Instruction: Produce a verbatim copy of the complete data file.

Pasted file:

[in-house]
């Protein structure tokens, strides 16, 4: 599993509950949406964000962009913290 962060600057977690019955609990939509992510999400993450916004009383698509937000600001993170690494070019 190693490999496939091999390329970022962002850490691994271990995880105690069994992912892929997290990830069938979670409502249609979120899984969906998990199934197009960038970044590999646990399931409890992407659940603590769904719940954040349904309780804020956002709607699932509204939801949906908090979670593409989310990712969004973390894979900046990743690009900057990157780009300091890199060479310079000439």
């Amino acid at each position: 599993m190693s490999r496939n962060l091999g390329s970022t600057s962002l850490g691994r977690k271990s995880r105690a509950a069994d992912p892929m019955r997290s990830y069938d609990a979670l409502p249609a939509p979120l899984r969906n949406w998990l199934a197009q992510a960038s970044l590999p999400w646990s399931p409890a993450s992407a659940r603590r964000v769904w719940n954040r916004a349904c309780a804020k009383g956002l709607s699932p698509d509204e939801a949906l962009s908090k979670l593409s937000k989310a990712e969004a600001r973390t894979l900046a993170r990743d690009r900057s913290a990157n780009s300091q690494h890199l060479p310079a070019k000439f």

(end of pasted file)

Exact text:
[in-house]
């Protein structure tokens, strides 16, 4: 599993509950949406964000962009913290 962060600057977690019955609990939509992510999400993450916004009383698509937000600001993170690494070019 190693490999496939091999390329970022962002850490691994271990995880105690069994992912892929997290990830069938979670409502249609979120899984969906998990199934197009960038970044590999646990399931409890992407659940603590769904719940954040349904309780804020956002709607699932509204939801949906908090979670593409989310990712969004973390894979900046990743690009900057990157780009300091890199060479310079000439």
């Amino acid at each position: 599993m190693s490999r496939n962060l091999g390329s970022t600057s962002l850490g691994r977690k271990s995880r105690a509950a069994d992912p892929m019955r997290s990830y069938d609990a979670l409502p249609a939509p979120l899984r969906n949406w998990l199934a197009q992510a960038s970044l590999p999400w646990s399931p409890a993450s992407a659940r603590r964000v769904w719940n954040r916004a349904c309780a804020k009383g956002l709607s699932p698509d509204e939801a949906l962009s908090k979670l593409s937000k989310a990712e969004a600001r973390t894979l900046a993170r990743d690009r900057s913290a990157n780009s300091q690494h890199l060479p310079a070019k000439f």